* * * * * *

The GSU Library is currently OPEN and you can check out books, DVDs, etc.

You can also still arrange for curbside pickup if you are not comfortable coming into the library:

click here for information about arranging for a pickup.

  • If you need access to a book, please check out the Finding Books tab on this guide for information about looking for electronic versions/ebooks. In a pinch, a book review might be helpful (generally a summary/assessment of a book -- and also an example of someone else writing about your professor's work!) -- see the box below on how to search for book reviews. BUT: you can now check out print books!
  • If you need access to a book CHAPTER or SECTION (an article or an essay published in a book), you can use our Desktop Delivery system -- click here for information on how to put in a request for a book chapter/section this way.

Why Book Reviews Can Be Helpful For This Assigment!

Once you have identified books written by your professor, you can also search in our databases for book reviews to get a general sense of a book's argument, even if you can't access the book itself.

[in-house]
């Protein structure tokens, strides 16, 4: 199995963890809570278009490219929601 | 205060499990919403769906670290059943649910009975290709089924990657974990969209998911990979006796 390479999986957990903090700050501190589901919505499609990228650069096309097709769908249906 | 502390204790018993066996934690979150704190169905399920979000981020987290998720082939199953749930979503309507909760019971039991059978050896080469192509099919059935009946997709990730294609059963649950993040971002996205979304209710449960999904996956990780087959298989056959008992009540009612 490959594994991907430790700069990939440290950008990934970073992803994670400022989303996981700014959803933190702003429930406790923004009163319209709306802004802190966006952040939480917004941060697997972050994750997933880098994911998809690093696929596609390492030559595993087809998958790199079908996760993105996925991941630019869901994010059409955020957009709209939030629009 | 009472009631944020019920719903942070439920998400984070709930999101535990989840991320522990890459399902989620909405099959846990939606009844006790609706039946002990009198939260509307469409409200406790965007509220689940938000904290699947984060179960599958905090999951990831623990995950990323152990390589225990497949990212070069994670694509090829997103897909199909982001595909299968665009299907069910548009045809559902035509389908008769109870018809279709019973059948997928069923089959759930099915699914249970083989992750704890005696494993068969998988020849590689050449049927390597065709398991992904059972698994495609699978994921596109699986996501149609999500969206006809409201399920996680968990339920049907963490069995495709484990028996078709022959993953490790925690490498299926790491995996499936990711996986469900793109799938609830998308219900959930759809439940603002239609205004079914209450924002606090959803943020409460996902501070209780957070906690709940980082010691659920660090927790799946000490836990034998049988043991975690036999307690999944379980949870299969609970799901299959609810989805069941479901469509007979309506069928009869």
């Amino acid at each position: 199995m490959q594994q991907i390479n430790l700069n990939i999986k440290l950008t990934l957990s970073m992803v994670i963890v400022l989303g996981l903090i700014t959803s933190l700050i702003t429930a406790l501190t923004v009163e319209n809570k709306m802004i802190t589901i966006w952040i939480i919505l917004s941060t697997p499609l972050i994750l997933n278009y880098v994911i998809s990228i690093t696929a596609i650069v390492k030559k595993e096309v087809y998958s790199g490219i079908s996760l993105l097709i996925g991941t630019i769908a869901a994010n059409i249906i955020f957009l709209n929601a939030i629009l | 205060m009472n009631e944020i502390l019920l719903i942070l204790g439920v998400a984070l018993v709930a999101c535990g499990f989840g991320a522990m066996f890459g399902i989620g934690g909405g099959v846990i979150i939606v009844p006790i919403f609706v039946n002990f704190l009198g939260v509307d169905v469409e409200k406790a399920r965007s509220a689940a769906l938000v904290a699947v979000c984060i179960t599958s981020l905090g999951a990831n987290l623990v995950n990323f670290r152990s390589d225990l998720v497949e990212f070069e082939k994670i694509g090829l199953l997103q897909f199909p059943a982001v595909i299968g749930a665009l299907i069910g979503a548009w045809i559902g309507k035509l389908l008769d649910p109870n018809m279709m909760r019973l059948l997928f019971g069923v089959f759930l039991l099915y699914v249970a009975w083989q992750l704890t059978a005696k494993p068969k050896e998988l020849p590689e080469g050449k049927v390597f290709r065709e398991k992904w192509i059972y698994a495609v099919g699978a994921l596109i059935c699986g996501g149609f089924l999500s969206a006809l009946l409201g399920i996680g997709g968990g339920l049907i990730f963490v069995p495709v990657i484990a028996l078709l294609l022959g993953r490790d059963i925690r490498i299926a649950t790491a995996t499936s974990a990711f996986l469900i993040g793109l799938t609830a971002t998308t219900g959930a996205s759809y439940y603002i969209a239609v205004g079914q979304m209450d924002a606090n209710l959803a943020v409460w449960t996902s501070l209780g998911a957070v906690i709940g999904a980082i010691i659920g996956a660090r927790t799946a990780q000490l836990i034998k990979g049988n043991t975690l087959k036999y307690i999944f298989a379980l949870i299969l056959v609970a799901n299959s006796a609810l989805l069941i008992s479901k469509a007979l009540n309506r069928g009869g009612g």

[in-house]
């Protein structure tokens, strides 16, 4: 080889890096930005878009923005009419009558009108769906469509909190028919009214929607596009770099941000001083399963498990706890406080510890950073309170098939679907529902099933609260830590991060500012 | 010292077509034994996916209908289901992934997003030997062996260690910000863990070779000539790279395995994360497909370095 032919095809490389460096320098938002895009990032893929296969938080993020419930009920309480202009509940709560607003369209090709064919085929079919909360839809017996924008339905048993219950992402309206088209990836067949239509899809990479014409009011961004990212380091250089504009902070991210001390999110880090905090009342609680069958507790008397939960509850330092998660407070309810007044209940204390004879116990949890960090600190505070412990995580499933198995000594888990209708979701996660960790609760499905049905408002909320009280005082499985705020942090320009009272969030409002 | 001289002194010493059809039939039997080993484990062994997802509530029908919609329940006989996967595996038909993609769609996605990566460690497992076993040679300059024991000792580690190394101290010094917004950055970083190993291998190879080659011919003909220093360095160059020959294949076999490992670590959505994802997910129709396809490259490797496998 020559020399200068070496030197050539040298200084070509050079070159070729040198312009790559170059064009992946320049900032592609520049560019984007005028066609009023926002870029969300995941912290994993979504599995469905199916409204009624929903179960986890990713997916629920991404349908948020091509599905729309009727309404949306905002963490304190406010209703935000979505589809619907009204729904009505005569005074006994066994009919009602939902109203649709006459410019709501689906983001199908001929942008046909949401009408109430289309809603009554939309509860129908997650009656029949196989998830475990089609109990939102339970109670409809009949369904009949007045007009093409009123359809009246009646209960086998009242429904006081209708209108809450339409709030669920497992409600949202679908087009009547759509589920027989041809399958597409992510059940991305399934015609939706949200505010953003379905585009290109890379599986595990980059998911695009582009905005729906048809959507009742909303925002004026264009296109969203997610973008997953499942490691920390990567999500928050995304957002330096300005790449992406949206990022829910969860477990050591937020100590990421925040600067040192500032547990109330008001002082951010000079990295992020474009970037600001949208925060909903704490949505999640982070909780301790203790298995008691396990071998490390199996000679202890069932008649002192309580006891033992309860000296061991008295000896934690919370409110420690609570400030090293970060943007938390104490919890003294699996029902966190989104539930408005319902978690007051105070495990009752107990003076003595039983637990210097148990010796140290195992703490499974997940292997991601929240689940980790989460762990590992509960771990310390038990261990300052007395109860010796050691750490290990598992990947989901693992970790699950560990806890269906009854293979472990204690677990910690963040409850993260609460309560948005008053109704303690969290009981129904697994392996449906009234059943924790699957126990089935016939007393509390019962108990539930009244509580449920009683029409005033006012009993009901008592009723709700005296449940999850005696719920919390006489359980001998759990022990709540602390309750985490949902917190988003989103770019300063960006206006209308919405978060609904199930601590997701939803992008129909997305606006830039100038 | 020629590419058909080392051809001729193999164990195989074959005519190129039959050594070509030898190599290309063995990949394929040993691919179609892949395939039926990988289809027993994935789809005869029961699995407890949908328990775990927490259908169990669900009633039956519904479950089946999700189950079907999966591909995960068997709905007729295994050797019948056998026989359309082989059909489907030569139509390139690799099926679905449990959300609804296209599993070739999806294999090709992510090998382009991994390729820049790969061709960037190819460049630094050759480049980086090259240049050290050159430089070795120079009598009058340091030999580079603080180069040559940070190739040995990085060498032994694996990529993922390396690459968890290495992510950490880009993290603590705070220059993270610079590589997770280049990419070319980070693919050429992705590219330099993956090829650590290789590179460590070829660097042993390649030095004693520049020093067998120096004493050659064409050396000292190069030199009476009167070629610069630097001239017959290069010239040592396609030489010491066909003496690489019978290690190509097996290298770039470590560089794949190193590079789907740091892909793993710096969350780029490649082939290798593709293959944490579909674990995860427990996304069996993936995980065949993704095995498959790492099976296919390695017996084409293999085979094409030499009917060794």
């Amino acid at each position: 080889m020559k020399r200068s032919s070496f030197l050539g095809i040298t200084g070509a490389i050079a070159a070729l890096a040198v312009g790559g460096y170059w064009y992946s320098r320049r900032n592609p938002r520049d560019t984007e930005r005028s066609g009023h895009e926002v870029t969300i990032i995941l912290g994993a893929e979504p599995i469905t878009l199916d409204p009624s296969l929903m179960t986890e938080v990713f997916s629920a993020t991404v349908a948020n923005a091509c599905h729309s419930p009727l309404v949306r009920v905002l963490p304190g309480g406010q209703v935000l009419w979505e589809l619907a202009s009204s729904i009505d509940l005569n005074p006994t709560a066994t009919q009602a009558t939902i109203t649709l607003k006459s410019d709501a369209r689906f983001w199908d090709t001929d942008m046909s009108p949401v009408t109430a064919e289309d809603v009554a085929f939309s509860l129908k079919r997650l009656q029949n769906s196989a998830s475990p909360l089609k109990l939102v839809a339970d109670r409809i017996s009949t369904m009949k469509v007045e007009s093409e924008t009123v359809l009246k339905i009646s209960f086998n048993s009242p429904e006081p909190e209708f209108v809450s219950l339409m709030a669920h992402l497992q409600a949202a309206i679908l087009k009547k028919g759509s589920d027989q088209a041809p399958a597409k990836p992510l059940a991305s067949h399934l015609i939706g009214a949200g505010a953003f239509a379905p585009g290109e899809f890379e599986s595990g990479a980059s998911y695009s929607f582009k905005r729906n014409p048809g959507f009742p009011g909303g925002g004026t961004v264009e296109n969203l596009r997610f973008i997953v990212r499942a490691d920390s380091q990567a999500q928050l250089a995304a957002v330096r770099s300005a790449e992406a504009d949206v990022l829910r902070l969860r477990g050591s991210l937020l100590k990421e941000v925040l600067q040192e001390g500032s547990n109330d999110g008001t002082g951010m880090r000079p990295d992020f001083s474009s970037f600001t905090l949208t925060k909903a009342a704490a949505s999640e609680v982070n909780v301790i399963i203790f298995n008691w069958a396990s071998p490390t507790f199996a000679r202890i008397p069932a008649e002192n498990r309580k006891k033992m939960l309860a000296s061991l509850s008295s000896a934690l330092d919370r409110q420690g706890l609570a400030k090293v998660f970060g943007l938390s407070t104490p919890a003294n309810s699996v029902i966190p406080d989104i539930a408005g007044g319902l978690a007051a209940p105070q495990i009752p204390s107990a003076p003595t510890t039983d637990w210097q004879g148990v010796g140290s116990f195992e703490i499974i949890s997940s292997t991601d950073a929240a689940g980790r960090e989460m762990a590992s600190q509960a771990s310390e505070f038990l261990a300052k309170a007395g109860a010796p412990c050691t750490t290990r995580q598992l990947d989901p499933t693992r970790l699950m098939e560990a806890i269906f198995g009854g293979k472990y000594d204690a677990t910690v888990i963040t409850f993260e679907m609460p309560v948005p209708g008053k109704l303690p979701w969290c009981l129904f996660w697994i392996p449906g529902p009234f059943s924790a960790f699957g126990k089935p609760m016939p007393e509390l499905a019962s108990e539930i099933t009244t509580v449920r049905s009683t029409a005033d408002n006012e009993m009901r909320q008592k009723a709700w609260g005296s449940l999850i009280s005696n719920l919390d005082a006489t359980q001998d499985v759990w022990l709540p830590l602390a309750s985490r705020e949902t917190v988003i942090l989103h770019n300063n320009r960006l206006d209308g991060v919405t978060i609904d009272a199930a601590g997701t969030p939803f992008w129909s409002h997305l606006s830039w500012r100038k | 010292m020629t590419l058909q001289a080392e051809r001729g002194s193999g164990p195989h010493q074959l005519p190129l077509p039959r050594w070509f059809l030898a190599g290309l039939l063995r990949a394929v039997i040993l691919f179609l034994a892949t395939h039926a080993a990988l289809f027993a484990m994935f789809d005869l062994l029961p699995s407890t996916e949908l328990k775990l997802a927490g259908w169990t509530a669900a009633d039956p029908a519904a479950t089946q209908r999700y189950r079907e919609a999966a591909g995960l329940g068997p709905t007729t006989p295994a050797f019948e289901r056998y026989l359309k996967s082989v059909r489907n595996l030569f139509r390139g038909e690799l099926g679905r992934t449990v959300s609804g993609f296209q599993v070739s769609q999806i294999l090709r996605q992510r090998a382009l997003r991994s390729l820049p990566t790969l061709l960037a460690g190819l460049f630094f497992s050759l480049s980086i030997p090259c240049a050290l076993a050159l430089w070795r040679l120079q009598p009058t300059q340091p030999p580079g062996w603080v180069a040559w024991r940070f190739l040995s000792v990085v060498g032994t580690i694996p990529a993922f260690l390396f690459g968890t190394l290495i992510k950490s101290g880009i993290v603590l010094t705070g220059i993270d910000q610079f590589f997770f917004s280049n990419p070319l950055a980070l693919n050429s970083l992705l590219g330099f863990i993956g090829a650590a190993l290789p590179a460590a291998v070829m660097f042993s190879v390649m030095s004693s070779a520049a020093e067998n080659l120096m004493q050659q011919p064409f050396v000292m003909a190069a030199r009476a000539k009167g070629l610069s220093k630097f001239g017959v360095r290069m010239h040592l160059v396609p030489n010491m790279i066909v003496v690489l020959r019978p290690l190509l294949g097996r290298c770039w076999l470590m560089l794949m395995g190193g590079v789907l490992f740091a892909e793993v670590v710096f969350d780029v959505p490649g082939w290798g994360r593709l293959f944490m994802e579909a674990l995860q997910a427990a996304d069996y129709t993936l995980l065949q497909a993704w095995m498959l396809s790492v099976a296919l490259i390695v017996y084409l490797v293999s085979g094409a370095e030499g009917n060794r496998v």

• Our Book Reviews research guide gives information about general book reviews
  • Subject databases (like America: History and Life, or other databases focusing on particular subject areas) will often have an option in their Advanced Search to limit your search to "Book Reviews" or "Reviews." Check under "Document Type" or "Publication Type" to find that option.

Extra! Added! Bonus!: A scholarly book review is usually more than just a summary of a book; it is often an assessment of the author's argument and work. So: a book review of your faculty member's book is also an example of someone writing about your author's work!

Looking for Films or TV Shows?

The library is now OPEN and DVDs (and even videocassettes!) are available for viewing and for checkout.

The library also has several streaming film databases:

To link to a film in one of these databases, look for the "permalink" in the film's database (and/or the "Share" option). 

We are not able to provide access to commercial film streaming sites like Netflix or Hulu (and so on) as these sites do not sell licenses to libraries or institutions. The site provides information on commercial streaming options for films and television shows, which can help you identify low-cost options where possible.

If you have a public library card/account*, you may be able to stream films through that library account. Contact that library directly to see what your access options are.

*GSU students and faculty are eligible to get a library card from the Fulton County Public Library System, which does provide access to some streaming films. Learn more about getting a card here.